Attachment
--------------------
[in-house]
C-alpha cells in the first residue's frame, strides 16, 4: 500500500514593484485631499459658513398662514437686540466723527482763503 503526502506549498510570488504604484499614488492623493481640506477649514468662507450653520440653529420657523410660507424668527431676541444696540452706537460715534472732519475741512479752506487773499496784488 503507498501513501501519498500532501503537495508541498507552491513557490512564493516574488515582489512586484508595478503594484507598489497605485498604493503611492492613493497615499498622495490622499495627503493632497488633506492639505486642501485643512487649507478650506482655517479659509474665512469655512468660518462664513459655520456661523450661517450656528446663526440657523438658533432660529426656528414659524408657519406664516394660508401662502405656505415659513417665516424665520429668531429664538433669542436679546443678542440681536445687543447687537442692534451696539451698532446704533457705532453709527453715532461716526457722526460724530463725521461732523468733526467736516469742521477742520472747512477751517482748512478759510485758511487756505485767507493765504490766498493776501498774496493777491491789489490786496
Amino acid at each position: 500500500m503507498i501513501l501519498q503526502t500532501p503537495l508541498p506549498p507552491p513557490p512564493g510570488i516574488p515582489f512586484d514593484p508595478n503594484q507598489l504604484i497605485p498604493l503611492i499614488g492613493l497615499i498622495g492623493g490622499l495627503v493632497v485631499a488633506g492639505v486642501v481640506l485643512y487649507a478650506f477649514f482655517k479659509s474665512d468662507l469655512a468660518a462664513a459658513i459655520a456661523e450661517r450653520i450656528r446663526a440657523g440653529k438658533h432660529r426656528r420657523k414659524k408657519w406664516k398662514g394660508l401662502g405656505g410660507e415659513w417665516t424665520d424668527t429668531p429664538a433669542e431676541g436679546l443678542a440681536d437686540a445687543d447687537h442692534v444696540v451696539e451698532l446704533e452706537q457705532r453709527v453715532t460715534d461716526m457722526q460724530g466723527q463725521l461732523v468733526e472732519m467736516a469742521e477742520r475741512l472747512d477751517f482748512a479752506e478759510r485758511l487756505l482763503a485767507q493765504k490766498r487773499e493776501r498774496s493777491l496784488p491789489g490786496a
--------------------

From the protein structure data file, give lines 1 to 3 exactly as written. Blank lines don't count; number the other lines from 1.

[in-house]
C-alpha cells in the first residue's frame, strides 16, 4: 500500500514593484485631499459658513398662514437686540466723527482763503 503526502506549498510570488504604484499614488492623493481640506477649514468662507450653520440653529420657523410660507424668527431676541444696540452706537460715534472732519475741512479752506487773499496784488 503507498501513501501519498500532501503537495508541498507552491513557490512564493516574488515582489512586484508595478503594484507598489497605485498604493503611492492613493497615499498622495490622499495627503493632497488633506492639505486642501485643512487649507478650506482655517479659509474665512469655512468660518462664513459655520456661523450661517450656528446663526440657523438658533432660529426656528414659524408657519406664516394660508401662502405656505415659513417665516424665520429668531429664538433669542436679546443678542440681536445687543447687537442692534451696539451698532446704533457705532453709527453715532461716526457722526460724530463725521461732523468733526467736516469742521477742520472747512477751517482748512478759510485758511487756505485767507493765504490766498493776501498774496493777491491789489490786496
Amino acid at each position: 500500500m503507498i501513501l501519498q503526502t500532501p503537495l508541498p506549498p507552491p513557490p512564493g510570488i516574488p515582489f512586484d514593484p508595478n503594484q507598489l504604484i497605485p498604493l503611492i499614488g492613493l497615499i498622495g492623493g490622499l495627503v493632497v485631499a488633506g492639505v486642501v481640506l485643512y487649507a478650506f477649514f482655517k479659509s474665512d468662507l469655512a468660518a462664513a459658513i459655520a456661523e450661517r450653520i450656528r446663526a440657523g440653529k438658533h432660529r426656528r420657523k414659524k408657519w406664516k398662514g394660508l401662502g405656505g410660507e415659513w417665516t424665520d424668527t429668531p429664538a433669542e431676541g436679546l443678542a440681536d437686540a445687543d447687537h442692534v444696540v451696539e451698532l446704533e452706537q457705532r453709527v453715532t460715534d461716526m457722526q460724530g466723527q463725521l461732523v468733526e472732519m467736516a469742521e477742520r475741512l472747512d477751517f482748512a479752506e478759510r485758511l487756505l482763503a485767507q493765504k490766498r487773499e493776501r498774496s493777491l496784488p491789489g490786496a